The COPERNICUS Alliance will be the leading European network helping people and institutions in a higher education environment to creatively address the challenges of tomorrow in a collaborative way, to jointly build the knowledge and competences needed for global sustainable development, and to actively engage with policy-makers and community stakeholders.
The COPERNICUS Alliance (CA) aims to enable European higher education institutions and their partners to jointly identify challenges in higher education for sustainable development (HESD) and spearhead development of processes, tools, and knowledge to address these challenges from a whole-institution perspective. The CA provides a platform and organizes events where its current and future members can share resources and co-develop innovative education for sustainable development initiatives. It provides Micro Funds for members’ networking efforts and supports joint HESD proposals through advice and alliances. The CA also promotes engagement with policy-makers and community stakeholders at the European and global levels and regularly celebrates members’ ambassador activities. The CA resolutely commits to reducing the ecological footprint of its activities.
Respect, commitment, and collaboration are deemed the highest values of the CA.
- Respect underpins members’ interactions and collaboration. Our members greatly appreciate the diversity of the CA community and the inspiration they get from exchanging.
- CA members commit to walk the talk, guided by a holistic perspective of HESD and the Agenda 2030. This commitment is supported by the possibility of exchanging with other people and institutions, and engaging in common activities.
- Collaboration is the mode of work of the CA community, who shares knowledge and resources, seeks to increase the impact of their work together, and find common solutions and funding for projects.
Context and purpose
An increasing number of higher education institutions in Europe acknowledge the urgent need for rapid and radical transformation towards sustainable development and agree that higher education has an important role to play in this process. The question is: How can this role be assumed and what values should lead the process? Four stumbling blocks need to be addressed to answer the question.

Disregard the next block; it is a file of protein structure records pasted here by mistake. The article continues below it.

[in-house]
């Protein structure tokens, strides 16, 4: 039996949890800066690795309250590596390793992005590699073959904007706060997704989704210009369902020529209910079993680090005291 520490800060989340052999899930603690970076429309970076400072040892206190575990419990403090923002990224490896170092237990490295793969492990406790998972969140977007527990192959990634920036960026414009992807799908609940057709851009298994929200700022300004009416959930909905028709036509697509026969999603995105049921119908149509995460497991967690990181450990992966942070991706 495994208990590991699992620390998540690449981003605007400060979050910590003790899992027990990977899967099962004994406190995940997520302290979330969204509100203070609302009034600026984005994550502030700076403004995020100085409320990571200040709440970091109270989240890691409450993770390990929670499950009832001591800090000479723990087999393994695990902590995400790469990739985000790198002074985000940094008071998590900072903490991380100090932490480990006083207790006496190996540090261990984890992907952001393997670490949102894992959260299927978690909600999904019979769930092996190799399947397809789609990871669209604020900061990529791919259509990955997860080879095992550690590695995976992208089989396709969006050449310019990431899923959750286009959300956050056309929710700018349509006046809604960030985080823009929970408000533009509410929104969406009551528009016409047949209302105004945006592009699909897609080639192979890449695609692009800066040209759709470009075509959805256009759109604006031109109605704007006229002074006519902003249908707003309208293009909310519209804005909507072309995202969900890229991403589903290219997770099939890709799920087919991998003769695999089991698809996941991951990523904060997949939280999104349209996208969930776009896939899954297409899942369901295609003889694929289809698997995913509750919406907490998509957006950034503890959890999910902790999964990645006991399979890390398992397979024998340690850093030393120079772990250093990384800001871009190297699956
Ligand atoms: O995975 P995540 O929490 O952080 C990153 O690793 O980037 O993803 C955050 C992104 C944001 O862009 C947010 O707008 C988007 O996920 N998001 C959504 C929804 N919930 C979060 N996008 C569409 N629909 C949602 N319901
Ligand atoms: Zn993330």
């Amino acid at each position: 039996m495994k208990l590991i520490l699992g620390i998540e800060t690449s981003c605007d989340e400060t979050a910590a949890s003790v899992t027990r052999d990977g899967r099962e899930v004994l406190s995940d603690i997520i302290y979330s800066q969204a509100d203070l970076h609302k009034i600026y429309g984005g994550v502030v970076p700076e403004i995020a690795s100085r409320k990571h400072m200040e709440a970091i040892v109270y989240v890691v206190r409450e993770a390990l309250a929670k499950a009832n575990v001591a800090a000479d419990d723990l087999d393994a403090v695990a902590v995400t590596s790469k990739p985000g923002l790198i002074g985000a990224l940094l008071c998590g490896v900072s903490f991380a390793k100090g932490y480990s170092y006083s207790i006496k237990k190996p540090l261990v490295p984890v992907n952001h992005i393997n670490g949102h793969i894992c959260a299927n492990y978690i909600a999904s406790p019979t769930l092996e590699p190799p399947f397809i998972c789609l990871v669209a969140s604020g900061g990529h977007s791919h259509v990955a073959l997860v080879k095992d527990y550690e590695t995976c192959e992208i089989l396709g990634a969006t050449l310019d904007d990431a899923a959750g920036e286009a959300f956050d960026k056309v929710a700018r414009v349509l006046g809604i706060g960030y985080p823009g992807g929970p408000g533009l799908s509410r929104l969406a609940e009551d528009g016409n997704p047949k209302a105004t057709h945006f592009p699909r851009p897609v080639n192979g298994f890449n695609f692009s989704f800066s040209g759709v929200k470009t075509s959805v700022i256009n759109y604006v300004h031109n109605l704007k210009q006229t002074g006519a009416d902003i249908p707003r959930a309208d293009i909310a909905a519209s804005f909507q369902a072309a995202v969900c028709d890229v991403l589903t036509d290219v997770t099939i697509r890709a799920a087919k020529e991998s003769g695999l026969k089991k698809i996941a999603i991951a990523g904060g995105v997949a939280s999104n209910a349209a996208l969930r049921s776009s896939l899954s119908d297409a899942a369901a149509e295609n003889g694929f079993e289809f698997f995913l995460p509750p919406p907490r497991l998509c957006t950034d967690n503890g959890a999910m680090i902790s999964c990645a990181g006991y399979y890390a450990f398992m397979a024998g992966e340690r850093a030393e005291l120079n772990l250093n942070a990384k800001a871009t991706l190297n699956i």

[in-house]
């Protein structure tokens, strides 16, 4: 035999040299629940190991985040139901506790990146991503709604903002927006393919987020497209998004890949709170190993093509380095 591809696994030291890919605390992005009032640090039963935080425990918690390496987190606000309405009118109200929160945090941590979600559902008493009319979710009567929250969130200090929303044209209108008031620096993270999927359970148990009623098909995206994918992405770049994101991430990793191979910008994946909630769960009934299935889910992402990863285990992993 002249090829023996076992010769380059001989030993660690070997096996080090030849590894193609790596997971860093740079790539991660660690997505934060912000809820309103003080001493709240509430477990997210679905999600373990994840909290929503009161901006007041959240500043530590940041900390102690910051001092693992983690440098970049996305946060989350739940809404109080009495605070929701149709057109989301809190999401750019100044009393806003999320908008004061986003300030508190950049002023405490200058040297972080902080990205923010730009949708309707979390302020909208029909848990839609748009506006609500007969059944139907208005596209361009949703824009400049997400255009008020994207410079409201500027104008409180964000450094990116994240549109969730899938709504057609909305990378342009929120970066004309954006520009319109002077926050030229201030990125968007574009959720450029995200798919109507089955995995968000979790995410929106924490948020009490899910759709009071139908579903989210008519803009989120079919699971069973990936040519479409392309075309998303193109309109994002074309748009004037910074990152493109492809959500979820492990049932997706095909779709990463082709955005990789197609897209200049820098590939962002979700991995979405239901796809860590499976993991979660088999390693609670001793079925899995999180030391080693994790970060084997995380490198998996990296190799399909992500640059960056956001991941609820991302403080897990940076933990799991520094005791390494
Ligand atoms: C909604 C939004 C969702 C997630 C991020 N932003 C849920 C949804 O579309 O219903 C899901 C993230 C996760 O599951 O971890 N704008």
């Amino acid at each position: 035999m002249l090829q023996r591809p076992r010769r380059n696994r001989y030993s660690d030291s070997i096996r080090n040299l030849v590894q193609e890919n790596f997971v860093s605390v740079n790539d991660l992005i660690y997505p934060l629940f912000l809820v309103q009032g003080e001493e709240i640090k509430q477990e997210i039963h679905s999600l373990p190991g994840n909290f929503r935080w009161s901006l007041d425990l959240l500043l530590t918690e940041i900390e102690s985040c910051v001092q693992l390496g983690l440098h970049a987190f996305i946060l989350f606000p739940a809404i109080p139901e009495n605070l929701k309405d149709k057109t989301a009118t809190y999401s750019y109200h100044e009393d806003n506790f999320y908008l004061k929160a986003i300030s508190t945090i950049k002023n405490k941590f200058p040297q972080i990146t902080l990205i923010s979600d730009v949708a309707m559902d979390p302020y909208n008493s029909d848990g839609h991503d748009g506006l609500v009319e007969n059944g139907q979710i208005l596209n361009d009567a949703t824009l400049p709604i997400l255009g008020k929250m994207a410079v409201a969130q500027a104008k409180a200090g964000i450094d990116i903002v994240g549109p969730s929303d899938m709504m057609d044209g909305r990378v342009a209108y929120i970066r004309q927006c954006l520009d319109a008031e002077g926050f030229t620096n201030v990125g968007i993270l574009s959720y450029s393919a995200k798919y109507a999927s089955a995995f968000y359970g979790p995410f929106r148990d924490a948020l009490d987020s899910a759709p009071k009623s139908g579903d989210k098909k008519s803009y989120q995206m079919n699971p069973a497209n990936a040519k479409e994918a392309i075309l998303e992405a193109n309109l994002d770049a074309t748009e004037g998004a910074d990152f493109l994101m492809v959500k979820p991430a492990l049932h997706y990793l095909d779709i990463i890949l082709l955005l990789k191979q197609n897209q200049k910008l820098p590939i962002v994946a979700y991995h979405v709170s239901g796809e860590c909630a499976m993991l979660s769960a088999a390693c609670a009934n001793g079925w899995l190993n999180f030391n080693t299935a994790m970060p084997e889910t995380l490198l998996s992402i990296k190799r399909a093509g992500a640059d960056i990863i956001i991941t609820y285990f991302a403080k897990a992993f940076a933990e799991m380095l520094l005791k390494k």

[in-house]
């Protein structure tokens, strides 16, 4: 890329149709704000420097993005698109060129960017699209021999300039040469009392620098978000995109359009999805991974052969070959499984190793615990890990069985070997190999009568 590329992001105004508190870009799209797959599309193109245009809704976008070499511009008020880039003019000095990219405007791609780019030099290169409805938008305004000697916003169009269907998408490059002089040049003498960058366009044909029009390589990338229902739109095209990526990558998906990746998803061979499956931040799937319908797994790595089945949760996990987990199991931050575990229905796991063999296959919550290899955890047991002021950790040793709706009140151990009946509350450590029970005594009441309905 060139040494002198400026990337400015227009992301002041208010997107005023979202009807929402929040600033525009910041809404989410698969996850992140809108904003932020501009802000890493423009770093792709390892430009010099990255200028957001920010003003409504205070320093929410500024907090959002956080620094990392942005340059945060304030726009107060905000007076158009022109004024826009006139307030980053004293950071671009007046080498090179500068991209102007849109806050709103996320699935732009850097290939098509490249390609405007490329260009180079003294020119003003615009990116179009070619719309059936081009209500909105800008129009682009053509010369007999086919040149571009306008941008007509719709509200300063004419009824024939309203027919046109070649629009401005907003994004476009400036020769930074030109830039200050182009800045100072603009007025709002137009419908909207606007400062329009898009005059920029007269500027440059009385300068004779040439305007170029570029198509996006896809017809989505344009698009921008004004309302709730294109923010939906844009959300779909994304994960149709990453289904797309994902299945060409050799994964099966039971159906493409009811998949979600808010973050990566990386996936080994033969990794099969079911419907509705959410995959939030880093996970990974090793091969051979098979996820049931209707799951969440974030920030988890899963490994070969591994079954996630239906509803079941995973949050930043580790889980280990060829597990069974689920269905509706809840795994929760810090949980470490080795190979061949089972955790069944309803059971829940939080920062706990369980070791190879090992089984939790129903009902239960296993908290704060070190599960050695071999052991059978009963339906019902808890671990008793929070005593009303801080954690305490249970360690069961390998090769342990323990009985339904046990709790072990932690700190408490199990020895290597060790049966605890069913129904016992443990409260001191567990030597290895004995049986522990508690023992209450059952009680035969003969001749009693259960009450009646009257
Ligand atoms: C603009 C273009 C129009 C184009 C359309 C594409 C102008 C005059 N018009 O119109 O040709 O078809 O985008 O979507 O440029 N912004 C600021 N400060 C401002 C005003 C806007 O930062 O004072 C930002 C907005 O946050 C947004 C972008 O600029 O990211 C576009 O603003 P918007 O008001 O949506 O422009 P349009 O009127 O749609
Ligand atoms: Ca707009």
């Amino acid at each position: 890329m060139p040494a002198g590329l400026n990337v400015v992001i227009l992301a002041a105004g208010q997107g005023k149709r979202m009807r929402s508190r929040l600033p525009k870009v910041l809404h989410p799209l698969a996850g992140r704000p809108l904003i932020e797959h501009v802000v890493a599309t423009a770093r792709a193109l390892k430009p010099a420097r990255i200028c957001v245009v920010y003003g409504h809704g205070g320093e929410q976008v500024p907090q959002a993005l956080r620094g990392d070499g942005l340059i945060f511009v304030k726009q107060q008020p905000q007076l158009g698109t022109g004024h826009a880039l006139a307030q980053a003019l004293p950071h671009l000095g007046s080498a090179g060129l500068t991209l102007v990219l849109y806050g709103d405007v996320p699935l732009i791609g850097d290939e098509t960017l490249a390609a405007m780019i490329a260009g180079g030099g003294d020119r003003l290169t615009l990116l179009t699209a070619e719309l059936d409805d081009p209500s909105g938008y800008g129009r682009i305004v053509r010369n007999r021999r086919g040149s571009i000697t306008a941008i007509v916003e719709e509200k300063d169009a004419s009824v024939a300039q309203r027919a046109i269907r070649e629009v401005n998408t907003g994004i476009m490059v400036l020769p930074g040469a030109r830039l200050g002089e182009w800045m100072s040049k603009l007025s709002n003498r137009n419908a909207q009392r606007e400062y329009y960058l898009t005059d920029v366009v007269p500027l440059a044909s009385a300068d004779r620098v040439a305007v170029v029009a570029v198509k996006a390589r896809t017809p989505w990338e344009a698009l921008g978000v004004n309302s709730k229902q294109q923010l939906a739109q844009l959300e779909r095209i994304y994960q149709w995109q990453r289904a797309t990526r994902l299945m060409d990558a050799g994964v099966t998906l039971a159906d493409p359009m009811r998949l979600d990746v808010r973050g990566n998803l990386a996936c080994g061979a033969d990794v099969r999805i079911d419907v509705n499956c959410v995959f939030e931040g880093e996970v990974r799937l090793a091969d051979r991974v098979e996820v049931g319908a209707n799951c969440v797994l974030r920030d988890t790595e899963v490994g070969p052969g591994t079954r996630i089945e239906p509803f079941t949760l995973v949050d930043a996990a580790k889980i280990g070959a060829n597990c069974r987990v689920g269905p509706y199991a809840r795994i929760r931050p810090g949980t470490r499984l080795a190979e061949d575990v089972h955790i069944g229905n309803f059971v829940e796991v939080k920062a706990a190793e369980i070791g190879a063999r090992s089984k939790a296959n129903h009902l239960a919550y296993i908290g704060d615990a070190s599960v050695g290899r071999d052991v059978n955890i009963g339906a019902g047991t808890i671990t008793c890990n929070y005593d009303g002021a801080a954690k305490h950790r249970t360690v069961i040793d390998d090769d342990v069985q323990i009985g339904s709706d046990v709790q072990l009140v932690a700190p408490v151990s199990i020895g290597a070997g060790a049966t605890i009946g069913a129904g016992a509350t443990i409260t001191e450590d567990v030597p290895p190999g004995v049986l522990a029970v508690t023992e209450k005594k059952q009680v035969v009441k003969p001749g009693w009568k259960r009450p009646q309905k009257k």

First, value-based research and teaching are often believed to be problematical by academics, who consider freedom of thinking to be the highest good at a university; sustainable development is often perceived as an imposed norm and therefore rejected on principle.
Second, assessment processes are currently measuring what can be measured instead of what should be measured, and the entire institutional setup of higher education institutions relies on competition rather than on collaboration.
Third, activities at higher education institutions tend to be compartmentalized; while this is necessary to ensure expertise and efficiency in science, teaching, and operations, it also hampers the systemic, interdisciplinary, and inter-operational approach needed for sustainable development and for moving from “knowing to doing”.
Once these three stumbling blocks have been addressed, a fourth stumbling block remains: Are we able to take up the challenge of teaching and researching with sustainable development in mind? This requires a focus on competences in addition to knowledge, as well as a shift from teaching to learning – which lecturers find challenging, in particular given the notorious lack of professional development to support these changes towards education for sustainable development.
The UN Decade of Education for Sustainable Development and ensuing Global Action Programme on ESD have been instrumental in broadening the call for change in higher education. This call was expressed already very early on in the history of sustainable development and was eventually translated by concerned European university rectors into the 1993 COPERNICUS Charta, originally signed by 326 universities – the CA’s founding document. The CA is indebted to this framework and to related policy action both at the global and the European level. It is committed to cooperative action that helps its members take up the challenges of HESD, in the spirit of the goals formulated in Agenda 2030. The present Action Plan is therefore framed to address the four stumbling blocks mentioned above in the context of the global and European debates on HESD, and with the principles of a whole institution approach and the “five Ps” of Agenda 2030 in mind.
Action Plan 2019-2020: Strategy and Goals
Goals for CA activities have always been the result of a bottom-up process, with members contributing in a substantial way on different occasions. For the CA Action Plan 2019-2020, that remains valid also in 2021, five priorities have been indentified which characterise the CA’s unique strengths and important areas of action. The first two are thematic priorities (Goals 1 and 2), the third epitomises the CA’s mode of operation and commitment to sharing resources and learning (Goal 3), the fourth confirms the CA’s involvement in European and global policy work (Goal 4), and the fifth characterises the CA’s operational needs as a learning organisation (Goal 5):
- Goal 1: Promote ESD leadership and professional development
- Goal 2: Develop transformative quality assurance and assessment for the SDGs
- Goal 3: Foster experience-based support for ESD
- Goal 4: Conduct advocacy work for higher education for sustainable development
- Goal 5: Ensure CA’s organisational resilience, capacity to innovate, and ability to serve its members
Detailed objectives and specific actions are assigned to each of these five goals. (Quantitative) indicators allow to determine whether the goals have been achieved. Please see the CA Action Plan 2019-2020 for more detailed information.